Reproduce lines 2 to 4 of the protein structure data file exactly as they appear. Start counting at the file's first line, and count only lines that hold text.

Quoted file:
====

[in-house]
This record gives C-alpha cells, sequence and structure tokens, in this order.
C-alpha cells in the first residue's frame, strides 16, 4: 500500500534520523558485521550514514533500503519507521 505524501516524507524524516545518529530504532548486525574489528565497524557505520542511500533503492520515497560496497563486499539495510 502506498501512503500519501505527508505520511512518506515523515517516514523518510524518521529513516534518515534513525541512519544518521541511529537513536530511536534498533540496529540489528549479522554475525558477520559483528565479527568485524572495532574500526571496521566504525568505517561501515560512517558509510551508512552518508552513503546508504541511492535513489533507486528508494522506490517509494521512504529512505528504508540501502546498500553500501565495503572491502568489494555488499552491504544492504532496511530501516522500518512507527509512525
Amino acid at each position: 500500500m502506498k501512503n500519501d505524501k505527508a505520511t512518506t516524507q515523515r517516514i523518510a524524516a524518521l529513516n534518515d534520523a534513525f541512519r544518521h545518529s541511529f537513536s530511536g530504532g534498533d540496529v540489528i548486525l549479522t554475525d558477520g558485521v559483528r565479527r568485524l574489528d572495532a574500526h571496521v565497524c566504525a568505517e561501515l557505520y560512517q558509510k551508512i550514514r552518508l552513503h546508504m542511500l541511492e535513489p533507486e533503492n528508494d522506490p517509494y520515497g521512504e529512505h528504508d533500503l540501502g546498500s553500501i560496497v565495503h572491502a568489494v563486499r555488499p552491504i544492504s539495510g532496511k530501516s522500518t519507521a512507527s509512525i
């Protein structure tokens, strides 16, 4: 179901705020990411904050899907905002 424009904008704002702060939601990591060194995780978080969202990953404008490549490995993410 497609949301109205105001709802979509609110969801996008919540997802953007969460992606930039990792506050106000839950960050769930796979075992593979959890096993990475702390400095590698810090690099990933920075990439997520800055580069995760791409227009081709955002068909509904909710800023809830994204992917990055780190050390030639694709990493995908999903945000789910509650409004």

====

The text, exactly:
This record gives C-alpha cells, sequence and structure tokens, in this order.
C-alpha cells in the first residue's frame, strides 16, 4: 500500500534520523558485521550514514533500503519507521 505524501516524507524524516545518529530504532548486525574489528565497524557505520542511500533503492520515497560496497563486499539495510 502506498501512503500519501505527508505520511512518506515523515517516514523518510524518521529513516534518515534513525541512519544518521541511529537513536530511536534498533540496529540489528549479522554475525558477520559483528565479527568485524572495532574500526571496521566504525568505517561501515560512517558509510551508512552518508552513503546508504541511492535513489533507486528508494522506490517509494521512504529512505528504508540501502546498500553500501565495503572491502568489494555488499552491504544492504532496511530501516522500518512507527509512525
Amino acid at each position: 500500500m502506498k501512503n500519501d505524501k505527508a505520511t512518506t516524507q515523515r517516514i523518510a524524516a524518521l529513516n534518515d534520523a534513525f541512519r544518521h545518529s541511529f537513536s530511536g530504532g534498533d540496529v540489528i548486525l549479522t554475525d558477520g558485521v559483528r565479527r568485524l574489528d572495532a574500526h571496521v565497524c566504525a568505517e561501515l557505520y560512517q558509510k551508512i550514514r552518508l552513503h546508504m542511500l541511492e535513489p533507486e533503492n528508494d522506490p517509494y520515497g521512504e529512505h528504508d533500503l540501502g546498500s553500501i560496497v565495503h572491502a568489494v563486499r555488499p552491504i544492504s539495510g532496511k530501516s522500518t519507521a512507527s509512525i